Inside Tuesday TV:

  • FBI (8/7c, CBS): While the team investigates a series of brutal assaults, OA (Zeeko Zaki) isn’t very forthcoming about his own mugging from earlier in the day.
  • The Renovator (8/7c, HGTV): Marcus Lemonis (The Profit), who has made a career of saving businesses, turns his analytical focus to the domestic front, where he opens communication to help improve families’ lives through thoughtful home design.
  • La Brea (9/8, NBC): It’s not an especially happy reunion for estranged mates Eve (Natalie Zea) and Gavin (Gavin Harris), both prisoners in 10,000 B.C. While they plot an escape, Lucas (Josh McKenzie) is on a mission to the fort to get back supplies the La Brea sinkholers need.
  • American Greed (10/9c, CNBC): Guaranteed to boil your blood: the account of a family of fraudsters who purloin millions of dollars of COVID relief funds to buy luxury goods and mansions.
  • Becoming Frederick Douglass (10/9c, PBS): Wendell Pierce (The Wire), currently earning raves in a Broadway revival of Death of a Salesman, provides the voice of the 19th-century slave-turned-abolitionist in a documentary profile emphasizing how Douglass controlled his public image, using the new art of photography to further his goal of freeing African-Americans.
  • New Amsterdam (10/9c, NBC): Sometimes doctors just need to look after themselves, which is why Max (Ryan Eggold) institutes a personal health day for the hospital staff, with mixed results. Will Iggy (Tyler Labine) feel better or worse after going on his first date since his split?
  • The Patient (streaming on Hulu): Another intense episode of the kidnapped-therapist thriller digs deep into Dr. Alan’s (Steve Carell) troubled relationship with his devout son (Andrew Leeds), who unbeknownst to Alan is putting up flyers to find his missing dad. He’d better hurry, because serial killer Sam (Domhnall Gleeson) is escalating again, this time at work.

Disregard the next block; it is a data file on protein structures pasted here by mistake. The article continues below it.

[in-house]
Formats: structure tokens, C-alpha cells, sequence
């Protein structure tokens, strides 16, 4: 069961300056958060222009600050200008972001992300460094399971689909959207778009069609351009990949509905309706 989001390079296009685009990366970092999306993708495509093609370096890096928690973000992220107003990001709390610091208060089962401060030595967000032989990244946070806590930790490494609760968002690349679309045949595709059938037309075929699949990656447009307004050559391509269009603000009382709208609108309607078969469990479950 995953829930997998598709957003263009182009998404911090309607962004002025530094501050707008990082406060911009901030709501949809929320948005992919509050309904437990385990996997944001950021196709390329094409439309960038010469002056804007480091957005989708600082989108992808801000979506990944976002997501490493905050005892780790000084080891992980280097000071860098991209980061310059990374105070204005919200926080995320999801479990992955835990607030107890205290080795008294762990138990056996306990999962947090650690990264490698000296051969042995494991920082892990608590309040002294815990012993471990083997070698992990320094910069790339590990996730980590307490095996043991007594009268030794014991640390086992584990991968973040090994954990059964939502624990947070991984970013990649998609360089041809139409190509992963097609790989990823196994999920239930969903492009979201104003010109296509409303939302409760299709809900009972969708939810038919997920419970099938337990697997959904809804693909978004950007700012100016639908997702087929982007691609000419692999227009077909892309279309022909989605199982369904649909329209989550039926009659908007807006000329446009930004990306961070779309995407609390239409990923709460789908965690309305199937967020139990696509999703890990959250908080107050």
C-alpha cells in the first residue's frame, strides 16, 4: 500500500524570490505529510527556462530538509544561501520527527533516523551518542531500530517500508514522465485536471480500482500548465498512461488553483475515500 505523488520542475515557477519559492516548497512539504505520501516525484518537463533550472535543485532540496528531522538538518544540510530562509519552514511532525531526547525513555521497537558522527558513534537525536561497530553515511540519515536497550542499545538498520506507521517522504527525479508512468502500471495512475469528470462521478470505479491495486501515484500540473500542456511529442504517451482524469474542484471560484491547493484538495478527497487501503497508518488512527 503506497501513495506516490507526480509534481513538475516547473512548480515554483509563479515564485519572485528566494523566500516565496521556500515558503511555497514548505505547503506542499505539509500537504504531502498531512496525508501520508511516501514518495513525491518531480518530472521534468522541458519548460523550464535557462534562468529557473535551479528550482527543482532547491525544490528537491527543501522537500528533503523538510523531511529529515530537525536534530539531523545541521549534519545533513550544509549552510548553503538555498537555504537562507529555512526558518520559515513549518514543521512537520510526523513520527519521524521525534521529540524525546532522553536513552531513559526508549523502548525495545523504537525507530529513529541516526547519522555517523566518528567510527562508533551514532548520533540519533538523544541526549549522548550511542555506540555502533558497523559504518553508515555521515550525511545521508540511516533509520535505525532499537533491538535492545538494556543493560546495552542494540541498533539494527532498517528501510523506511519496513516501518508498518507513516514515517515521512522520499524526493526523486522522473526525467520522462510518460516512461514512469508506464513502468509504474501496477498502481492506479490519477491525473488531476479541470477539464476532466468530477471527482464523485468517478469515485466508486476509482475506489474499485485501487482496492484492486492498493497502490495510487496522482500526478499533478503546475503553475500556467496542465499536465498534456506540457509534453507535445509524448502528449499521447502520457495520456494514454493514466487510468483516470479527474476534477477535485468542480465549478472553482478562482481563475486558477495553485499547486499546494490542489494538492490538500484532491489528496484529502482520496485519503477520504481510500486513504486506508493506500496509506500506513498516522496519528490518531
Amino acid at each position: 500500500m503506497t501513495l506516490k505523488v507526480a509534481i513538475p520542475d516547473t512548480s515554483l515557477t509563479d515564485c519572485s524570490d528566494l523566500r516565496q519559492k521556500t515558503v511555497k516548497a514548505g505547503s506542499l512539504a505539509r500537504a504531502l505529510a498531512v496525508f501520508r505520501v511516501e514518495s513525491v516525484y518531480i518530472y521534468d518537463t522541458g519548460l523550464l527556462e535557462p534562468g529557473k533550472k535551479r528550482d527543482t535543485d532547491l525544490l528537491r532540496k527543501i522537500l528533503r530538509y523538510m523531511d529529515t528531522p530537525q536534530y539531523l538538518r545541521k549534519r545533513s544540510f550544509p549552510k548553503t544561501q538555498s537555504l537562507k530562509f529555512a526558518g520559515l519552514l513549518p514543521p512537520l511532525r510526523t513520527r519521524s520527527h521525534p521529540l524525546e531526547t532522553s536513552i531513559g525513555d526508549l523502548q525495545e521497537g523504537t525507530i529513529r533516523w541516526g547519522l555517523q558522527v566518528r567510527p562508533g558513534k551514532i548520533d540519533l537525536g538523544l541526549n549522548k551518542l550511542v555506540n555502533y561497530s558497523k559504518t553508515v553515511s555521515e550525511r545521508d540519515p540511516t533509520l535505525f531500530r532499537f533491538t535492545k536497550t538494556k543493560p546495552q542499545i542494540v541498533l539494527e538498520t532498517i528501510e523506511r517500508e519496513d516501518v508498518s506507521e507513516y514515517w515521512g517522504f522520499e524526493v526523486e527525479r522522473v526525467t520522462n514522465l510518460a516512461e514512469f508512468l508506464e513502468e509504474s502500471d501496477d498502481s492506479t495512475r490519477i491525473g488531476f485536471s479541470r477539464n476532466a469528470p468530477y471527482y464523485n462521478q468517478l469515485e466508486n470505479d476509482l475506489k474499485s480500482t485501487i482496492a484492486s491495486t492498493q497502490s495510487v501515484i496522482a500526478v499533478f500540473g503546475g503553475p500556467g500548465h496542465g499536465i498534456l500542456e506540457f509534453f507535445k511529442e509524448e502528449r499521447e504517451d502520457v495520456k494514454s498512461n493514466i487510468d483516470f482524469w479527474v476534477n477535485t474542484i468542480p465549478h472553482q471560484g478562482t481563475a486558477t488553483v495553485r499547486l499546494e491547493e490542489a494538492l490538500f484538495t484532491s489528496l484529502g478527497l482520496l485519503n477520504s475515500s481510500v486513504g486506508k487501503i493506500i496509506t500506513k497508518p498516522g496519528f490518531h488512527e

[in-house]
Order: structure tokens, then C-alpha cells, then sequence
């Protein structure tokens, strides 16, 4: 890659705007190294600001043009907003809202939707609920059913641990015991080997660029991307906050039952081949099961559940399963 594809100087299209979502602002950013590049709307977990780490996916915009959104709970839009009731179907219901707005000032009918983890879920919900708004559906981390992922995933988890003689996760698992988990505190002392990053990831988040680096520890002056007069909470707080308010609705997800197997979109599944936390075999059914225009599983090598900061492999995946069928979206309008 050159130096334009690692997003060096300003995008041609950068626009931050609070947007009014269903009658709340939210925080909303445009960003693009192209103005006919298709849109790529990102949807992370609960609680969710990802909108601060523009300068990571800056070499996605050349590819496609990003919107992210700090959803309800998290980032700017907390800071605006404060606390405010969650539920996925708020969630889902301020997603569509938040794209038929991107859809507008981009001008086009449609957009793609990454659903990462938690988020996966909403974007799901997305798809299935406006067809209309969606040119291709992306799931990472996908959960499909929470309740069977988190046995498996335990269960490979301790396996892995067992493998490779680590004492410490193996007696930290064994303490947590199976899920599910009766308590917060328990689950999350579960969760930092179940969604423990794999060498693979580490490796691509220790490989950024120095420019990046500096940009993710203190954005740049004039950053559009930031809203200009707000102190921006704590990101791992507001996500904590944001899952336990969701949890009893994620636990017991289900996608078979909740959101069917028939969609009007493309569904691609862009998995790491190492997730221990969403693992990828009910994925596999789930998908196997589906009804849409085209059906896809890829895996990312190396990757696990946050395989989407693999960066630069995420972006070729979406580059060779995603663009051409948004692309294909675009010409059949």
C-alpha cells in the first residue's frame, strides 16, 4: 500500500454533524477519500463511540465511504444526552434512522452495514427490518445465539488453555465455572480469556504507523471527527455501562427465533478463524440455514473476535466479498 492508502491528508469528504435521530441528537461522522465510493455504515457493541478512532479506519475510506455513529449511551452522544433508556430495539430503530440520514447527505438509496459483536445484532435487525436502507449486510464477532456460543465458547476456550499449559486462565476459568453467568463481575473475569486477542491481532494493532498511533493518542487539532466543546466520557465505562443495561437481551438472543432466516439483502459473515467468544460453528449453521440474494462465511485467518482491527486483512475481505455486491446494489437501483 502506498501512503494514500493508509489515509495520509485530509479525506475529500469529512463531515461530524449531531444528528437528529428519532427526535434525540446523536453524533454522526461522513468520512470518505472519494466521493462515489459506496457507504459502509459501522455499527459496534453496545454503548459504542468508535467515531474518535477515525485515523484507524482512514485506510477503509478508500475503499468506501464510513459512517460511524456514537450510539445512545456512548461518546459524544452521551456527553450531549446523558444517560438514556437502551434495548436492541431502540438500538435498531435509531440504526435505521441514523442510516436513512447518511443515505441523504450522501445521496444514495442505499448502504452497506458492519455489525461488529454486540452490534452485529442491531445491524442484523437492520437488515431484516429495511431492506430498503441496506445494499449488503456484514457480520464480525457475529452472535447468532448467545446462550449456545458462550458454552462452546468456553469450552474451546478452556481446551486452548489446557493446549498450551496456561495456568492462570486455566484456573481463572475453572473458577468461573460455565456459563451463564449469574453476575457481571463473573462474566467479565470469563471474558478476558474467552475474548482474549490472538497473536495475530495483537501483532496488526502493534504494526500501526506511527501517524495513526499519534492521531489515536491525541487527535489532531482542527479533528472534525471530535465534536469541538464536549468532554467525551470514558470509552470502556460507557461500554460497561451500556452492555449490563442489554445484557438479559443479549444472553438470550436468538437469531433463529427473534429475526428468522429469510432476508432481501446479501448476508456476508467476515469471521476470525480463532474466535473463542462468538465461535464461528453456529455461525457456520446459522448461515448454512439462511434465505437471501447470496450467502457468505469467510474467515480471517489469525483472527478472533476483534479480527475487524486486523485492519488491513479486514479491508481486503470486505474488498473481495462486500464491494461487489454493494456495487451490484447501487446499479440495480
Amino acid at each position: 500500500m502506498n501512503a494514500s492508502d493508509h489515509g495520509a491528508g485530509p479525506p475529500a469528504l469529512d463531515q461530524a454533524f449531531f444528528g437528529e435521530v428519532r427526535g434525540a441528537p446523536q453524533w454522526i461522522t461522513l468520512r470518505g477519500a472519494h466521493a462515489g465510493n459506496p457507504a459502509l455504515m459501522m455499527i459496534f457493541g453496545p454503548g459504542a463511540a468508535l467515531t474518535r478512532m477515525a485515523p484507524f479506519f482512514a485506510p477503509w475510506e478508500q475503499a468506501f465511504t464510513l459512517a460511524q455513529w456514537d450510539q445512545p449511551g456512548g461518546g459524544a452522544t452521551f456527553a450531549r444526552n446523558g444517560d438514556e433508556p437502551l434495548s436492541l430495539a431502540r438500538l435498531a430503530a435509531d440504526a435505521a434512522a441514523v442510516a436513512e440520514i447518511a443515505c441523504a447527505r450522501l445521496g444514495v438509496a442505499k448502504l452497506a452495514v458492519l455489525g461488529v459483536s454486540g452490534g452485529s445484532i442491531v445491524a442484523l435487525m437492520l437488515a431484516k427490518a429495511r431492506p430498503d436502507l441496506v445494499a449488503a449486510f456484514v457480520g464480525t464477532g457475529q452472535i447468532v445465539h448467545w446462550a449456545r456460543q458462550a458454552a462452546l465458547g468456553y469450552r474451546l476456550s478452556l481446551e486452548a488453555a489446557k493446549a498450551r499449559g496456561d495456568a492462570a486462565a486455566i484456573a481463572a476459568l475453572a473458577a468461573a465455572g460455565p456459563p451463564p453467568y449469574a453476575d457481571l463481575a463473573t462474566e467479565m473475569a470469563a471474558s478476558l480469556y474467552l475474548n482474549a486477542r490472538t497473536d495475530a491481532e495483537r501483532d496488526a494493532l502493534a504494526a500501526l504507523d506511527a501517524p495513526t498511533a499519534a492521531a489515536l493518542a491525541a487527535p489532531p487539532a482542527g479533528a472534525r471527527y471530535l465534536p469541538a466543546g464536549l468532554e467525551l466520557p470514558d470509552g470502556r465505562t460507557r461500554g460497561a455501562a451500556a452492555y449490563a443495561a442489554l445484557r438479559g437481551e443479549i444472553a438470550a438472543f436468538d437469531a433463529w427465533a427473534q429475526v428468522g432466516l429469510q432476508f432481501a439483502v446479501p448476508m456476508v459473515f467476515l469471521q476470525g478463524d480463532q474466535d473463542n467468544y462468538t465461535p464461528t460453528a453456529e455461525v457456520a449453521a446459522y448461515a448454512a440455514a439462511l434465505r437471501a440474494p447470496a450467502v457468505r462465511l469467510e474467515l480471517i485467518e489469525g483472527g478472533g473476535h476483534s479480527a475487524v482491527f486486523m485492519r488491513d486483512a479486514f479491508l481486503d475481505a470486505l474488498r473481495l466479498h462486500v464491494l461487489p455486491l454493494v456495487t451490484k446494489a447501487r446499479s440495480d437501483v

• Iliza Shlesinger: Hot Forever (streaming on Netflix): The comedian, who’ll be competing in the first Celebrity Jeopardy! semifinal on Sunday, performs a typically bawdy stand-up set.

Recommended read:

  • The Big Bang Theory: The Definitive, Inside Story of the Epic Hit Series (Grant Central Publishing, on sale Tuesday): We don’t usually feature books in this space-with all the TV out there, who has time to read?—but we’ll make an exception for this highly anticipated oral history of the blockbuster comedy hit The Big Bang Theory from Glamour’s well-connected Senior West Coast Editor Jessica Radloff. She spent hundreds of hours interviewing the stars and producers, taking them through early casting (and a pilot reshoot) to the emotional series finale and all the backstage drama in between, including the off-camera relationship between series stars Johnny Galecki and Kaley Cuoco. The series airs nightly on TBS, with all 12 seasons available for streaming on HBO Max, and this juicy volume will be for fans what flags were for Sheldon and Amy: a source of endless fascination.